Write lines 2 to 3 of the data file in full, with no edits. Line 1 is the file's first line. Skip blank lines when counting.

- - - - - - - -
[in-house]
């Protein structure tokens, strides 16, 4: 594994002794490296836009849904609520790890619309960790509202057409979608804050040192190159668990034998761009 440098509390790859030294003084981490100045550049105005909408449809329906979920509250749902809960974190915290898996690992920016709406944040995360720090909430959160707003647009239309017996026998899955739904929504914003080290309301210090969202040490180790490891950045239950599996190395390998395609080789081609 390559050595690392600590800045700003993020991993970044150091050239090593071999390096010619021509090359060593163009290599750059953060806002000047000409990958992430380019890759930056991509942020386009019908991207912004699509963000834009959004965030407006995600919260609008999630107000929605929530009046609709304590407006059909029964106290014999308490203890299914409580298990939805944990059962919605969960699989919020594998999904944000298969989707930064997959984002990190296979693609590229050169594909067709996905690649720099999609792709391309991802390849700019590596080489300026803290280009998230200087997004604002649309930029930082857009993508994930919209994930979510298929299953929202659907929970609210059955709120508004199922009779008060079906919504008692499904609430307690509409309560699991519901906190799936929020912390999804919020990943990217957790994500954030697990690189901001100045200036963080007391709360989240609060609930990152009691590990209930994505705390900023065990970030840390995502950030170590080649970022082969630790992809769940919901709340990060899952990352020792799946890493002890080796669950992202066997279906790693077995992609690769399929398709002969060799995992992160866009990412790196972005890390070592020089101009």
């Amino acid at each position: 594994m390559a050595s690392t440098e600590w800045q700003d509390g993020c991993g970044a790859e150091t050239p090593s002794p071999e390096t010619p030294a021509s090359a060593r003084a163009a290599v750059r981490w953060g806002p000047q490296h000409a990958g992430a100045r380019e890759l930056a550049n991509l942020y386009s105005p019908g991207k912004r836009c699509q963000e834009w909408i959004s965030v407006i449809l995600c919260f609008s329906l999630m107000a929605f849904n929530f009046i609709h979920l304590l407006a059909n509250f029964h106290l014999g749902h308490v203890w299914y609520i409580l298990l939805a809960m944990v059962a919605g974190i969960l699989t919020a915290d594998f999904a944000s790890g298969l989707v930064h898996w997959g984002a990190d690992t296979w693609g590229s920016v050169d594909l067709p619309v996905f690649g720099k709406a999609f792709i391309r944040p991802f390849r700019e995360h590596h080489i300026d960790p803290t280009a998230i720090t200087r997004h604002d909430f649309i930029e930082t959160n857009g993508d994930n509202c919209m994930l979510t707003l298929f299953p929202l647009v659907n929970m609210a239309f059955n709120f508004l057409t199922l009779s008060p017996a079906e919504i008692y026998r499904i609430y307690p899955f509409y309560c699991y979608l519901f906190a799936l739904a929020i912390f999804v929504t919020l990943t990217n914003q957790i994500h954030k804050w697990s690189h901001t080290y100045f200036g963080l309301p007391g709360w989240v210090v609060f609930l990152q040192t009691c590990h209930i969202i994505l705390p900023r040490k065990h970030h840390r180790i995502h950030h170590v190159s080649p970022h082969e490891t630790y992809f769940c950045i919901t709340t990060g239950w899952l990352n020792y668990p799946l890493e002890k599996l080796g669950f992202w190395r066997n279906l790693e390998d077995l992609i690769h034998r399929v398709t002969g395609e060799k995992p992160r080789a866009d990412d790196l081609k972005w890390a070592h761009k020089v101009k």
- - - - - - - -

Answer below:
């Protein structure tokens, strides 16, 4: 594994002794490296836009849904609520790890619309960790509202057409979608804050040192190159668990034998761009 440098509390790859030294003084981490100045550049105005909408449809329906979920509250749902809960974190915290898996690992920016709406944040995360720090909430959160707003647009239309017996026998899955739904929504914003080290309301210090969202040490180790490891950045239950599996190395390998395609080789081609 390559050595690392600590800045700003993020991993970044150091050239090593071999390096010619021509090359060593163009290599750059953060806002000047000409990958992430380019890759930056991509942020386009019908991207912004699509963000834009959004965030407006995600919260609008999630107000929605929530009046609709304590407006059909029964106290014999308490203890299914409580298990939805944990059962919605969960699989919020594998999904944000298969989707930064997959984002990190296979693609590229050169594909067709996905690649720099999609792709391309991802390849700019590596080489300026803290280009998230200087997004604002649309930029930082857009993508994930919209994930979510298929299953929202659907929970609210059955709120508004199922009779008060079906919504008692499904609430307690509409309560699991519901906190799936929020912390999804919020990943990217957790994500954030697990690189901001100045200036963080007391709360989240609060609930990152009691590990209930994505705390900023065990970030840390995502950030170590080649970022082969630790992809769940919901709340990060899952990352020792799946890493002890080796669950992202066997279906790693077995992609690769399929398709002969060799995992992160866009990412790196972005890390070592020089101009």
């Amino acid at each position: 594994m390559a050595s690392t440098e600590w800045q700003d509390g993020c991993g970044a790859e150091t050239p090593s002794p071999e390096t010619p030294a021509s090359a060593r003084a163009a290599v750059r981490w953060g806002p000047q490296h000409a990958g992430a100045r380019e890759l930056a550049n991509l942020y386009s105005p019908g991207k912004r836009c699509q963000e834009w909408i959004s965030v407006i449809l995600c919260f609008s329906l999630m107000a929605f849904n929530f009046i609709h979920l304590l407006a059909n509250f029964h106290l014999g749902h308490v203890w299914y609520i409580l298990l939805a809960m944990v059962a919605g974190i969960l699989t919020a915290d594998f999904a944000s790890g298969l989707v930064h898996w997959g984002a990190d690992t296979w693609g590229s920016v050169d594909l067709p619309v996905f690649g720099k709406a999609f792709i391309r944040p991802f390849r700019e995360h590596h080489i300026d960790p803290t280009a998230i720090t200087r997004h604002d909430f649309i930029e930082t959160n857009g993508d994930n509202c919209m994930l979510t707003l298929f299953p929202l647009v659907n929970m609210a239309f059955n709120f508004l057409t199922l009779s008060p017996a079906e919504i008692y026998r499904i609430y307690p899955f509409y309560c699991y979608l519901f906190a799936l739904a929020i912390f999804v929504t919020l990943t990217n914003q957790i994500h954030k804050w697990s690189h901001t080290y100045f200036g963080l309301p007391g709360w989240v210090v609060f609930l990152q040192t009691c590990h209930i969202i994505l705390p900023r040490k065990h970030h840390r180790i995502h950030h170590v190159s080649p970022h082969e490891t630790y992809f769940c950045i919901t709340t990060g239950w899952l990352n020792y668990p799946l890493e002890k599996l080796g669950f992202w190395r066997n279906l790693e390998d077995l992609i690769h034998r399929v398709t002969g395609e060799k995992p992160r080789a866009d990412d790196l081609k972005w890390a070592h761009k020089v101009k």